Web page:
Next to speak was [José] Millán Astray, a man from whom there seemed to be more shot away than there was of flesh remaining. He had but one leg, one eye, one arm, few fingers left on his one remaining hand. ‘We have no fear of them [the Leftists],’ he shouted, ‘let them come and see what we are capable of under this flag.’ A voice was heard crying‘¡Viva Millán Astray!’ ‘What’s that?’ cried the General, ‘no vivas for me! But let them all shout with me “¡Viva la muerte! ¡Abajo la inteligencia!”’ (Long live death! Down with intelligence!). The crowd echoed this mad slogan. He added, ‘Now let the Reds come! Death to them all!’ So saying, he flung his cap into the crowd amid extraordinary excitement. [Page 272]

Fascist General Millán Astray

How like the Fascists to praise death and downgrade intelligence. “Don’t think too much,” they seem to be saying. “Just follow orders!” The Spanish left was like our Democrats: A Circular firing squad. There was the CNT (Anarcho-Syndicalist Trades Union), the FAI (an Anarchist secret society), POUM (Trotskyites), PSUC (the United Catalan Socialist-Communist Party), and UGT (the Socialist Trade Union). On the Left were militias, propagandists, the International Brigades from all over Europe and the Americas, and a whole plethora of irreconcilable beliefs and opinions. On the Right was the Spanish Army led by Franco and supplies and manpower from Nazi Germany and Mussolini’s Italy.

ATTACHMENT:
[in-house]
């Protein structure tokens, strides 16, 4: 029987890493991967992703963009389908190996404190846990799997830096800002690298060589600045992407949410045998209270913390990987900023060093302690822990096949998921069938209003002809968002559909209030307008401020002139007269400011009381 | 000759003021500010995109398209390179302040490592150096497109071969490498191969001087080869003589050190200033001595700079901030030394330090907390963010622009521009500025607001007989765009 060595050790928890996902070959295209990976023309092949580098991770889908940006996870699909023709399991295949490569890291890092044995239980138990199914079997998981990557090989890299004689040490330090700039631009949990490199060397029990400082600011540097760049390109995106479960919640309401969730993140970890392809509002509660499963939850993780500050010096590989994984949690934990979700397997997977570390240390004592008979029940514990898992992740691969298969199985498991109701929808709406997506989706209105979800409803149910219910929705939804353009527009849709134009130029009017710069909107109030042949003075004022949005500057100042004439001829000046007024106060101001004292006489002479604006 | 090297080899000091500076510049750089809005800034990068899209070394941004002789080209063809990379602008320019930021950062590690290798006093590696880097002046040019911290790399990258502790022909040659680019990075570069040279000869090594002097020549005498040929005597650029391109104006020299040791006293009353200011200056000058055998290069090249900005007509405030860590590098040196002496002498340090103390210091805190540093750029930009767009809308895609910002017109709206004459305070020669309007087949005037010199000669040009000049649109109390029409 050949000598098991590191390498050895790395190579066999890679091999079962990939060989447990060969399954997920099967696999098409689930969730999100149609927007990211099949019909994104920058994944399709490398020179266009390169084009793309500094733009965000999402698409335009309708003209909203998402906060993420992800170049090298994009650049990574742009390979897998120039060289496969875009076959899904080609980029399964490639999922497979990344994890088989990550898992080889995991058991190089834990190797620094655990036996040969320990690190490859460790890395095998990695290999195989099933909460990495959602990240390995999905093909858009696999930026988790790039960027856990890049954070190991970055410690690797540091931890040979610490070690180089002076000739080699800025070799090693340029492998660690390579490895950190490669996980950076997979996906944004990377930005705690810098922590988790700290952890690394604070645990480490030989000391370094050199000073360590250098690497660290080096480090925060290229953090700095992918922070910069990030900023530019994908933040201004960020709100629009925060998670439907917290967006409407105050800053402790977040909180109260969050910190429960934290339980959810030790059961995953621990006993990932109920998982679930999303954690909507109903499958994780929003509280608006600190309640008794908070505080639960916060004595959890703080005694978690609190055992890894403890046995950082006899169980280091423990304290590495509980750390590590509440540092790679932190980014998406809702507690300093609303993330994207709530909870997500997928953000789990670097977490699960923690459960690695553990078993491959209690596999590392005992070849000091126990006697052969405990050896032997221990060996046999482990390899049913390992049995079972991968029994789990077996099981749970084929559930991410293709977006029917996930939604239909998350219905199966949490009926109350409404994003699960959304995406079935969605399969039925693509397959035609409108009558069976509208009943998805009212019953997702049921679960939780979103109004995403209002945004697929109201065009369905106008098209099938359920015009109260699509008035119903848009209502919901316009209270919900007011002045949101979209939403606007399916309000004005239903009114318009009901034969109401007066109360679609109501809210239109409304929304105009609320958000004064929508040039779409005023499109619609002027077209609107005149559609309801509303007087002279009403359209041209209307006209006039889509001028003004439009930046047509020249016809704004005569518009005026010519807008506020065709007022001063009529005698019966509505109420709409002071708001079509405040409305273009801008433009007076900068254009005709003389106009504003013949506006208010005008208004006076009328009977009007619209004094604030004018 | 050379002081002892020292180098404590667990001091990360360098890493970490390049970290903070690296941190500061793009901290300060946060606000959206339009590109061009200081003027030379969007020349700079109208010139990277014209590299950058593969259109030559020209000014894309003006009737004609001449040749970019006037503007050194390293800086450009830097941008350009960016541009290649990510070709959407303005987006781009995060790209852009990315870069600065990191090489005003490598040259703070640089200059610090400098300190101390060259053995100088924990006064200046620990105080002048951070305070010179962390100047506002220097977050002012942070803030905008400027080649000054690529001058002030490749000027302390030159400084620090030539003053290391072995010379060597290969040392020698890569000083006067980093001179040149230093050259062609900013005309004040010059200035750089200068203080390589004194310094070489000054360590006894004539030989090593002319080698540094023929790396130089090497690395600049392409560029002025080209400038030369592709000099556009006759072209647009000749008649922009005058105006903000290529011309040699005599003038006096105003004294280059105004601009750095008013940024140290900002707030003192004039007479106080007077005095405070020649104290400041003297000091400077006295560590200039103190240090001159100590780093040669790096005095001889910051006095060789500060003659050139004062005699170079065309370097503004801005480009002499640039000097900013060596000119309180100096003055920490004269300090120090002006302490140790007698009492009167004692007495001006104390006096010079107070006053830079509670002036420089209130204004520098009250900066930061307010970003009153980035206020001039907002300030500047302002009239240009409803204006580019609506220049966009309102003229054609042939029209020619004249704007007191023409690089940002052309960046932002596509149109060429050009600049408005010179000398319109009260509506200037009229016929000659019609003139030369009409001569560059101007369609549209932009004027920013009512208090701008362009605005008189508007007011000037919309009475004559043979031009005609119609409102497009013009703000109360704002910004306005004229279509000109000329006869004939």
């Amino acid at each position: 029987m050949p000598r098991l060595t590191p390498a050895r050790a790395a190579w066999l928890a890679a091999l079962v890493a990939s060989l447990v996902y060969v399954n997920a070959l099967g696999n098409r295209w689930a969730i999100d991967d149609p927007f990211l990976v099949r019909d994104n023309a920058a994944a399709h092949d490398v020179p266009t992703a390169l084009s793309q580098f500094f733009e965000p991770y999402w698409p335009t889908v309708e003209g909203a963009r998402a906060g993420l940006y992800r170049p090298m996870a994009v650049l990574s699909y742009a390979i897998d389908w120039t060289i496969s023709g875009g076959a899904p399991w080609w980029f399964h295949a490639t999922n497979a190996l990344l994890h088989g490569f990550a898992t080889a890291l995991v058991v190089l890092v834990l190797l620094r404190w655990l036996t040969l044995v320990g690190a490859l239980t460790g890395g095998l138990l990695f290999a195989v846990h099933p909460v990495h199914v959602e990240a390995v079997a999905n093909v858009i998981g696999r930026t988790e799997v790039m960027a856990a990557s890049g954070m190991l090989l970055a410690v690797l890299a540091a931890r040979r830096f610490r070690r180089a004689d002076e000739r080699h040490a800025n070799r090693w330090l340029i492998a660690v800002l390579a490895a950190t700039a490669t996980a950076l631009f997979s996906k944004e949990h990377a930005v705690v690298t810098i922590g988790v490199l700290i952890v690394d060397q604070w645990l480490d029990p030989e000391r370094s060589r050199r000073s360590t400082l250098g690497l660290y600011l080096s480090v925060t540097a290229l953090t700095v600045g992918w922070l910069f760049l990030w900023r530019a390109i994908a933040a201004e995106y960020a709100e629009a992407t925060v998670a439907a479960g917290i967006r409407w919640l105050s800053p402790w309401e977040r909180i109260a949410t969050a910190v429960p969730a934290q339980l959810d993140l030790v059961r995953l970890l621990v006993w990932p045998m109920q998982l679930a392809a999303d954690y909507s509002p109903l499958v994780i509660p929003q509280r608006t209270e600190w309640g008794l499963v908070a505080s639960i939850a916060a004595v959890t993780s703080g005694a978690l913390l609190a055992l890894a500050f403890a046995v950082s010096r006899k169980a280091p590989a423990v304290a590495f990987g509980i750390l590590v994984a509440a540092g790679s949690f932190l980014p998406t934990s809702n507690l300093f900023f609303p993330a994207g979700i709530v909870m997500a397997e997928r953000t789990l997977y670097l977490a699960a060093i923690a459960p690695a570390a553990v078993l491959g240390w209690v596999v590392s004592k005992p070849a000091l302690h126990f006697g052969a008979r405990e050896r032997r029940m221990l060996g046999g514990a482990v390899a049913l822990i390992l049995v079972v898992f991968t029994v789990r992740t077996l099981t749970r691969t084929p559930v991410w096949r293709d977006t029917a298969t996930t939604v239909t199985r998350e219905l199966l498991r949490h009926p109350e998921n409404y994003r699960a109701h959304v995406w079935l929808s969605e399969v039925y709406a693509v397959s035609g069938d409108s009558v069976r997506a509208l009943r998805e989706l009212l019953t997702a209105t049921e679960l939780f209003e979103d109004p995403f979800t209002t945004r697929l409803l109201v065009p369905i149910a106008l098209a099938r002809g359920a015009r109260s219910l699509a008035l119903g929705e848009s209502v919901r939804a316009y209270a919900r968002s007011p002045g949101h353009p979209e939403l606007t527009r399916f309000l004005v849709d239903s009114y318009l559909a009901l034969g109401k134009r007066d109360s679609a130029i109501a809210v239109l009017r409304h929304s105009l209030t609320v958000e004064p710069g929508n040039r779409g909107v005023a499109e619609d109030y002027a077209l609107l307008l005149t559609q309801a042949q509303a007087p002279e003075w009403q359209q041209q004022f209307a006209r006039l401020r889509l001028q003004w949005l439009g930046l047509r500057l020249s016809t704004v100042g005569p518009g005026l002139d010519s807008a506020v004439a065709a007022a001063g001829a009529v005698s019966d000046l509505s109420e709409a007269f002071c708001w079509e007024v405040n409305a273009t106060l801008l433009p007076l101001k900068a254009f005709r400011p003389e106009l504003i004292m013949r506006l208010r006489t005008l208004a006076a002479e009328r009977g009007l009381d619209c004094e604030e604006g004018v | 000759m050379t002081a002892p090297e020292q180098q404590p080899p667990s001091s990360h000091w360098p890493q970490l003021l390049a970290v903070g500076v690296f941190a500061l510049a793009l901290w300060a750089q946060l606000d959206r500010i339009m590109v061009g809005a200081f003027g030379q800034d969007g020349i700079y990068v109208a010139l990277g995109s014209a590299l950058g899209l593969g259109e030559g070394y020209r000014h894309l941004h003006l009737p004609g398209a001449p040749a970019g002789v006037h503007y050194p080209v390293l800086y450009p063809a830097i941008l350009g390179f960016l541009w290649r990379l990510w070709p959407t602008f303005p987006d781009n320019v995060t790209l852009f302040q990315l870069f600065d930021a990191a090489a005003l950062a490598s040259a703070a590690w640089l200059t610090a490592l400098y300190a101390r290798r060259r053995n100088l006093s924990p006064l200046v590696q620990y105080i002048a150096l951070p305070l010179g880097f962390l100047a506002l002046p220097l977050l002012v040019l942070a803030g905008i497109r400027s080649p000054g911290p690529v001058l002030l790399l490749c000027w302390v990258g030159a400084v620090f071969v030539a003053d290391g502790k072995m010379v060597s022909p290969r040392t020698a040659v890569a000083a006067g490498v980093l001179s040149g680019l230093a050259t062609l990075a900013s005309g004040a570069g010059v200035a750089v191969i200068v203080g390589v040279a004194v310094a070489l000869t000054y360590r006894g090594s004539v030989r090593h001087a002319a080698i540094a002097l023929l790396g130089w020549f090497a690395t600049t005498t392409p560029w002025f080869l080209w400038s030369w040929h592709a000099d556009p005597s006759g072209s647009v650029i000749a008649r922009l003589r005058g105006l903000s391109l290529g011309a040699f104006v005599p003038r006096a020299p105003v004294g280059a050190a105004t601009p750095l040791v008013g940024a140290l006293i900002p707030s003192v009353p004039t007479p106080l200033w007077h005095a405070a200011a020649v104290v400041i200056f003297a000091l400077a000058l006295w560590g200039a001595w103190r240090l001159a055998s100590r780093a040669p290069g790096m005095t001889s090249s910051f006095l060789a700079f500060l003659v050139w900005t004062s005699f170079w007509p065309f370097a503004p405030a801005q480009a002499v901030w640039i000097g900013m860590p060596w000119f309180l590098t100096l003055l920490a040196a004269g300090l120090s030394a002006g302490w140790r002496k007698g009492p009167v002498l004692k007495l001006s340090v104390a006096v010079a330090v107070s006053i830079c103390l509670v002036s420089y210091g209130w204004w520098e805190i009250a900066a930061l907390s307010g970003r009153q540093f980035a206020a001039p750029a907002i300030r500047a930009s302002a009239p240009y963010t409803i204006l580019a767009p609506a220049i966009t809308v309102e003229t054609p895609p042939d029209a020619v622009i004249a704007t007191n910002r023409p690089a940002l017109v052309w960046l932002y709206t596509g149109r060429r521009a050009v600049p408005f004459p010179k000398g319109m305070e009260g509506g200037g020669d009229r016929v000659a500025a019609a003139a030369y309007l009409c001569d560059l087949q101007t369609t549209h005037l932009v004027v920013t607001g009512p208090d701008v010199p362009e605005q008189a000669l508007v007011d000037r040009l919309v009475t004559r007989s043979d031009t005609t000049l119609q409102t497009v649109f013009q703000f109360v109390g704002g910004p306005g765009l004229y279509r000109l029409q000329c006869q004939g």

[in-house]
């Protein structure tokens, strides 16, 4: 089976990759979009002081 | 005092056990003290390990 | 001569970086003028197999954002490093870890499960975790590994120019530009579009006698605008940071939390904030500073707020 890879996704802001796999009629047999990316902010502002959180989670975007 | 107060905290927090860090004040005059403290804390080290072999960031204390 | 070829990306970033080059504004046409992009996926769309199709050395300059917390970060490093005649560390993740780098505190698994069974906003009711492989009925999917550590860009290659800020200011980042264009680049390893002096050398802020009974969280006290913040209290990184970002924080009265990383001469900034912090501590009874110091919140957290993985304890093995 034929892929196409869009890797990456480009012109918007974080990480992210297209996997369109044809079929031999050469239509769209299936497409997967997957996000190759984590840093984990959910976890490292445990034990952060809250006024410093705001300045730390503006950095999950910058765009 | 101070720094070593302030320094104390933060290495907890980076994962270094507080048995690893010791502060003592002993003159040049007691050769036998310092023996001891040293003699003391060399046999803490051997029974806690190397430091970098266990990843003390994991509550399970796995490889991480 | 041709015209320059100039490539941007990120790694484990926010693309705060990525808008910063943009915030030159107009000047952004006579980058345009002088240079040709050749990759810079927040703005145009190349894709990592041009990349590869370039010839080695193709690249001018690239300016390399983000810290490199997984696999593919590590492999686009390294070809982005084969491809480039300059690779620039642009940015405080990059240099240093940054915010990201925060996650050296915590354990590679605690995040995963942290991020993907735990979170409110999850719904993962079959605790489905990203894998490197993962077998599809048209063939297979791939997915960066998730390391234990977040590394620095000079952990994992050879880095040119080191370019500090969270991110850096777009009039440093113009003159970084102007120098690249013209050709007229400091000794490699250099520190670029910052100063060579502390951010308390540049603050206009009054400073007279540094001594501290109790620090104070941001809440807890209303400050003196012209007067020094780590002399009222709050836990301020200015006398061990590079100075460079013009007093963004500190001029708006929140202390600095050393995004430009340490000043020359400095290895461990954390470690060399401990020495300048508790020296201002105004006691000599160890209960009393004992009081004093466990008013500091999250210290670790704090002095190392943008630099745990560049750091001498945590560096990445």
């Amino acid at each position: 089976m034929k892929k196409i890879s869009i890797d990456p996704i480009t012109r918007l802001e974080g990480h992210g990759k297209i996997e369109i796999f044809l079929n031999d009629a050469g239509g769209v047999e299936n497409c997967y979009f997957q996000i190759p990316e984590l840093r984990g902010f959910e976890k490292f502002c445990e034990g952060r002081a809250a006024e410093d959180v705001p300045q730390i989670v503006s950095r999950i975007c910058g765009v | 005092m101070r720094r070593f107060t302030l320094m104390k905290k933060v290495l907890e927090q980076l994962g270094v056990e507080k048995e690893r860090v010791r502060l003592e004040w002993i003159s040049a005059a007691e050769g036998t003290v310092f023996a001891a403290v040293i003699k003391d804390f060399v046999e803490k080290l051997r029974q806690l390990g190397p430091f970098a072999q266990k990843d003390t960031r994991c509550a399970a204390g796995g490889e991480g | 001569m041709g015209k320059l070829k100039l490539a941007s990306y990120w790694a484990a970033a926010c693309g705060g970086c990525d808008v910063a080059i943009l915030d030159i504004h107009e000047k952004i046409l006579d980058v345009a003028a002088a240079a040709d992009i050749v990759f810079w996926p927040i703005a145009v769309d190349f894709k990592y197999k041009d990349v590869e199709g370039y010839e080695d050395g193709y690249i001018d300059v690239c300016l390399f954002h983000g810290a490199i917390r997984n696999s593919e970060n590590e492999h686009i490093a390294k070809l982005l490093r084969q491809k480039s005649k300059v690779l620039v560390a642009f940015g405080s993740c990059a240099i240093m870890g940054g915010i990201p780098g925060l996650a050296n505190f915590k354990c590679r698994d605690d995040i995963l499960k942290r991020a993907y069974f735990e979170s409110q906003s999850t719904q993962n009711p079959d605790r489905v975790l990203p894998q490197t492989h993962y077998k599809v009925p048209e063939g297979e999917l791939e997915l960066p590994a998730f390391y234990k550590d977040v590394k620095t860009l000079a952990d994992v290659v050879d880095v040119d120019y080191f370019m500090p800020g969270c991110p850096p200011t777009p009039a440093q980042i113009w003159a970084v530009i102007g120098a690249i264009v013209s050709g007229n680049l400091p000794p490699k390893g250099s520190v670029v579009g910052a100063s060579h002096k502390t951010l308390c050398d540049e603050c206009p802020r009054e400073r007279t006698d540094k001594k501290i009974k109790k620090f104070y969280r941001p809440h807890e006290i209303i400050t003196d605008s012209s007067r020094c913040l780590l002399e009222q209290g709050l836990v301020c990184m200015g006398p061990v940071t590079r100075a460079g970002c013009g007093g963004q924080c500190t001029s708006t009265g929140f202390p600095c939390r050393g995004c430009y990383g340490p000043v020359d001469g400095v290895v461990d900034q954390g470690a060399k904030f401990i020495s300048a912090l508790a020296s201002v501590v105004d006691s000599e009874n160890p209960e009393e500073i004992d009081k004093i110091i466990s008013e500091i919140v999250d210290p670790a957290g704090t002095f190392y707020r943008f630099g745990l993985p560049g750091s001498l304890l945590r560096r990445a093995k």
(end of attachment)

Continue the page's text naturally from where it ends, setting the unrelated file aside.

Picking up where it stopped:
Serendipity: Raven Brings Death to the World

Tlingit Myth: Raven Swallowing the Sun

Now that I have resolved to explore the Inside Passage of Alaska and British Columbia, I have become interested in the many native peoples along the route. And also that means I have a renewed interest in Franz Boas, who spent so much of his career studying the Kwakiutl, the Tlingit, the Bella Coola, the Salish, and others. From Boas’s (edited) Folk-Tales of Salishan and Sahaptin Tribes (1917) comes this tale, from the Nicola Valley, of how death came into this world: